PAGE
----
“Marius saw my ID card on the table near the TV and took it and my phone. I asked him: ‘Why are you taking my passport?’ and he just stared at me.” From the barbecue, Marinela was taken to a relative of Nejloveanu’s, near Alexandria. There, hours after being abducted, she was raped. “I said, ‘I want to go home’ – so they beat me up. After half an hour they brought his friend in and they forced me to sleep with him. From that day they kept me prisoner. They wouldn’t even let me go outside in case somebody saw me.”

In the days that followed, friends and family tried to find her, but there were no clues. Her teachers were baffled. She was in the third year of a course on food hygiene and considered a rising star.

The search intensifed but a new identity was being forced on Marinela. She was given a fake passport that transformed her into a 21-year-old adult, then taken to Bucharest and forced on to the 4am coach to England. Nejloveanu promised a job cleaning hotels. Two days later – on 3 April 2008 – Marinela arrived at Birmingham’s central bus station.

A woman claiming to be a girlfriend of Nejloveanu took her to a large suburban house in Edgbaston where another two Romanian girls lived. “Then it dawned on me. I was asked: ‘Do you know how to put a condom on?’ ‘What are you talking about?’ I said.” Marinela refused to accompany the girls to a nearby brothel and as a consequence received her first death threat. Unless she co-operated Nejloveanu would kill her, she was told, when he returned from Romania.

Desperate and hardly eating, Marinela began to waste away. Diminuitive to begin with, her frame became skeletal. She recalls watching her ribcage protrude when exhaling.

Nejloveanu eventually arrived and she took her first ferocious beating for refusing to have sex with men. “He beat me up and forced me to sleep with him – anal sex. It really hurt. He was pulling my hair and hurting my back. Sometimes he would bang my head right on the corner of the door. That really hurt.”

Weeks into her ordeal, Marinela relented. Nejloveanu presented her with a lurid set of garish underwear and she was taken to a nearby brothel masquerading as a sauna. She could not speak a word of English. When the first “client” booked her she wanted to say “no” but could not. She wanted to explain her predicament, tell the man that she was trafficked. Instead she cried, hoping that the man would take pity on her. He did not. None of them did.

On her first day she made £300, enough to support her family in Romania for six weeks, but was forced to surrender every penny. “After that I was making £400, £500. After a month I was making £500 a day, but if I wanted a cigarette or bar of chocolate I had to ask.”

Daily shifts lasted 12 hours, 10pm to 10am, seven days a week. Sometimes she would be obliged to have sex 12 times with different men. She says it was normal for her trafficked peers to have sex with 10 men a day.

Punters paid £40 a session, of which half went to Nejloveanu and half to the sauna or massage parlour where she was imprisoned. Most of the men were white or Asian, a number were repeat clients, but most were strangers. Some were drunk, a few violent.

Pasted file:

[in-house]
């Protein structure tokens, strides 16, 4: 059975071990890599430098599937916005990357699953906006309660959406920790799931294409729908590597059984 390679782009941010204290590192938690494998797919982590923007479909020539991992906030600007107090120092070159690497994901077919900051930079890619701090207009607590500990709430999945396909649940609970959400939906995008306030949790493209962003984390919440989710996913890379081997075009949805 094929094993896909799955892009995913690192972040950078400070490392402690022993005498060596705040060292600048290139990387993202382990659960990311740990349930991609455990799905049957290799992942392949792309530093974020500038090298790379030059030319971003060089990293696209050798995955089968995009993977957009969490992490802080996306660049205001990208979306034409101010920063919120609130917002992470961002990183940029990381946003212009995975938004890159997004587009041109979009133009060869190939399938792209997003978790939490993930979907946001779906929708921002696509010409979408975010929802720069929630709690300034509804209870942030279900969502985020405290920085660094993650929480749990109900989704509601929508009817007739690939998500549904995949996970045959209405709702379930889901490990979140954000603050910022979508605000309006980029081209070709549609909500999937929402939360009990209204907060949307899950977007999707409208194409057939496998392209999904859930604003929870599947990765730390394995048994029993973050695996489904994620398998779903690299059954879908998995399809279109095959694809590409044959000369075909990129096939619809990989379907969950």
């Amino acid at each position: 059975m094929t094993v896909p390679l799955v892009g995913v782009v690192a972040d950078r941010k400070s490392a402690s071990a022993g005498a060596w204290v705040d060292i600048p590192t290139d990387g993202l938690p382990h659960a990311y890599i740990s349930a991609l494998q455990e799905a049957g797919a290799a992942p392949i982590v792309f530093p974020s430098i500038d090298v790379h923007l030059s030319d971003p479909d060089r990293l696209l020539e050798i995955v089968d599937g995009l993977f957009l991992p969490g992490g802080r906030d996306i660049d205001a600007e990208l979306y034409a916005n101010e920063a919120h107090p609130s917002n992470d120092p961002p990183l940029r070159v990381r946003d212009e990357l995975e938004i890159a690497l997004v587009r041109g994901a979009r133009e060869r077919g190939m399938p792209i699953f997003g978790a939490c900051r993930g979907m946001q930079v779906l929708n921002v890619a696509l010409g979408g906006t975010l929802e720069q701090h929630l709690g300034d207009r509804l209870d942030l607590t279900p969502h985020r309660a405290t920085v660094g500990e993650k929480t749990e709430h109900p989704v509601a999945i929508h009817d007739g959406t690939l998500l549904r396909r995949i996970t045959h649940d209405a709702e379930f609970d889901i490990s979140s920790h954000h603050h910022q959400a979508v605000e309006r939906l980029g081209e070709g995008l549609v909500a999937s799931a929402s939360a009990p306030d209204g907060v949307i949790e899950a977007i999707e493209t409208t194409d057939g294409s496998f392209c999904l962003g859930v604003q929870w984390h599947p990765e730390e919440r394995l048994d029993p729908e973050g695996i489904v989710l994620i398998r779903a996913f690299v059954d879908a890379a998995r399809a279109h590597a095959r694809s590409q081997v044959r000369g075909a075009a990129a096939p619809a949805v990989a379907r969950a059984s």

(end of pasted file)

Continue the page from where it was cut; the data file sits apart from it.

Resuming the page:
“There was one guy and I didn’t want to do what he asked me. So he beat me up because he was drunk, pulled my hair and slapped me like this.” She pretends to wallop the side of her face so hard her head jerks back and her tongue lolls out. “But they just take the violent men outside. Nothing ever happens to them even if I am really hurt.”

She said the trauma of having to undress for often stinking men she detested never went away. “Even if they stink, and have come straight from work, you have to sleep with them – it was so horrible. Can you imagine how I was feeling taking my clothes off, exposing the horrible underwear that Marius had bought? I was supposed to be in high school, not in England sleeping with men and making money for criminals.”

Those who ran the saunas were instructed not to let Marinela go outside, often for days at a time. She made one escape bid. That precipitated one of her most brutal beatings by Nejloveanu: “I got punched, a knife in my head, my hair was pulled until it came out.”

Marinela soon picked up enough English to decipher the ease with which Britain’s covert sex industry operates. Nejloveanu’s girlfriend would simply plough through the local papers’ classified section and ring up massage parlours and saunas asking if they required girls. “She was ringing to see if they had any ‘jobs’ there. Are there any jobs available? Jobs meant brothels.” Marinela, along with the two other Romanian girls, was transferred around the West Midlands, to places such as Lisa’s Sauna in east Birmingham, where “a lot of girls worked,” according to Marinela, and which remains open.

As the months passed, two more trafficked Romanian girls arrived in Edgbaston. Both had severe mental problems and one, aged 23, was later found to have a mental age of 10. The pair made little money for their pimps and one was quickly sold off.

Marinela’s family assumed their daughter was dead. Her parents imagined that at 17 she was too young to travel abroad. At their smallholding in Silistea, a farming hamlet 70km north of Alexandria, they despaired and discussed giving up their search.